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Meet the members of the class of 2018

Nath Samaratunga: Midwesterner ready to bring smiles to the Hill

Published: Tuesday, January 21, 2014

Updated: Tuesday, January 21, 2014 08:01


Courtesy Nath Samaratunga

While many high school seniors just recently submitted their applications to universities like Tufts, a lucky few have already received their acceptance letters. With one of the largest applicant pools to date — nearly 19,000 — the class of 2018 boasts an impressive bunch of early decision applicants. 

Nath Samaratunga joins the class of 2018 having applied early decision. Hailing from Minnesota, he has been boasting Jumbo pride for most of his life, as his favorite animal is the elephant. 

“I chose Tufts mainly because of the people there. I have some friends that go there now, and they are all some of the nicest people I’ve met,” Samaratunga said. 

“All of them are awesome, and they were super helpful in helping me make my decision,” he continued. 

Samaratunga said he is excited to broaden his horizons at matriculation next fall by meeting people with different backgrounds and perspectives.

Samaratunga was born and raised in St. Louis Park, Minnesota and currently attends the Breck School. For one of the newest members of the class of 2018, extracurricular activities are about being active and putting smiles on the faces of others around him.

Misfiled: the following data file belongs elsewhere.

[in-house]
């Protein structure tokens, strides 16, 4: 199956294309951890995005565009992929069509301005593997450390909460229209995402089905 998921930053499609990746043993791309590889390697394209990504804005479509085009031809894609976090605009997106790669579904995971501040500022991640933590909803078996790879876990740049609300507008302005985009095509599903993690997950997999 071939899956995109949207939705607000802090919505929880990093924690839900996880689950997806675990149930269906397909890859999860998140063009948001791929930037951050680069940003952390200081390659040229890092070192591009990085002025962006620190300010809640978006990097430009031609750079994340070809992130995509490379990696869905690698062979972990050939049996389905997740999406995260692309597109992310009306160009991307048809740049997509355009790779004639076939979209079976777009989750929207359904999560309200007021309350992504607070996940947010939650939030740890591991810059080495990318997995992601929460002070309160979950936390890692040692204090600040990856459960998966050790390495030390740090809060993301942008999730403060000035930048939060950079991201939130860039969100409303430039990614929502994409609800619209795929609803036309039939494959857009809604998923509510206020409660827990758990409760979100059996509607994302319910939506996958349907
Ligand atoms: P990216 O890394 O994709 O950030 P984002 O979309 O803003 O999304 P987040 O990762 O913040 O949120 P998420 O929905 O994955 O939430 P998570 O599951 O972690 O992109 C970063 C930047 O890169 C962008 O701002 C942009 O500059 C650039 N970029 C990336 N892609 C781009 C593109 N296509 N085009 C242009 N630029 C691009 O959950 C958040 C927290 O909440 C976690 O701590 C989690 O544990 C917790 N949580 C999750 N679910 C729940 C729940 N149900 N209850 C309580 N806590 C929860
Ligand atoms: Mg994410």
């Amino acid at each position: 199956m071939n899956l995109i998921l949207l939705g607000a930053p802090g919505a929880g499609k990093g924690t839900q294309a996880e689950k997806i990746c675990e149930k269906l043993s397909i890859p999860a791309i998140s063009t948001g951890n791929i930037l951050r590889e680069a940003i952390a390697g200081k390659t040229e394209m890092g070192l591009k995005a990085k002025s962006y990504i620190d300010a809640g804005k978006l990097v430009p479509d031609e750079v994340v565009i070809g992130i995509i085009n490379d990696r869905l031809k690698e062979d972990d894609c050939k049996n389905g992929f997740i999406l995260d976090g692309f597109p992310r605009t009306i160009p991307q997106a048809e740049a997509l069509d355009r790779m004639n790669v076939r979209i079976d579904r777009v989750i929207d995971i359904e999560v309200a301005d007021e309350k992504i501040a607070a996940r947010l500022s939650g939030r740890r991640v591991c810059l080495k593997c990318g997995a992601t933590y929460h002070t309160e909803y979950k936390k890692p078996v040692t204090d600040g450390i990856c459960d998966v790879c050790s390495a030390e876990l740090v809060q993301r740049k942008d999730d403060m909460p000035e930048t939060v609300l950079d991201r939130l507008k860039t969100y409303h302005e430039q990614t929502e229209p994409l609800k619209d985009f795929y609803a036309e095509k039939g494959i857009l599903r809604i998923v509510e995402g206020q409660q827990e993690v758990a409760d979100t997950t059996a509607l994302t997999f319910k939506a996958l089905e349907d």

“In my free time, I like going for runs around the lake, baking, reading, making covers of songs and biking,” he said. “I also have a passion for ‘day-making,’ where I basically write anonymous notes or leave baked goods for people to spread some smiles.”

Samaratunga explained that the phrase “day-making” comes from Susan “Stargirl” Caraway, the protagonist of the popular young adult novel “Stargirl” by Jerry Spinelli, who enjoys completing tasks like “day-making” to promote kindness. 

The book is known in the young adult reading community for its themes of diversity and acceptance. Part of Tufts’ appeal to Samaratunga is that, similar to “Stargirl,” Tufts students are unusual, often marching to the beats of their own drums. 

“I love how everyone is both fun and quirky and also really, really nice,” he said. 

In the academic realm, Samaratunga would like to study medicine and is interested in the various sciences taught at Tufts, particularly biology and chemistry. 

“I’m not sure what type of medicine, but I have time to figure that out,” he said. 

While many incoming freshmen at universities may find themselves intimidated by the prospect of interacting with professors, the 17-year-old Midwesterner said he met some Tufts professors on his campus tour and looks forward to spending time learning from and getting to know them. 

Samaratunga said he hopes to try out a variety of the university’s clubs and discover what may fit him best. 

“When I come to Tufts I definitely want to join an a capella group and hopefully one of the theater groups, too. I really want to try out ultimate frisbee and maybe even the gospel choir,” he said. 

With many exciting prospects next year, Samaratunga discussed how easy it was for him to apply early to Tufts. 

“The teachers and tour guides I met when I visited were great ... Besides that, it [had] all the programs I like, such as a great theater program and an awesome science program,” he said. “I could just see myself going there right away. It felt right.”

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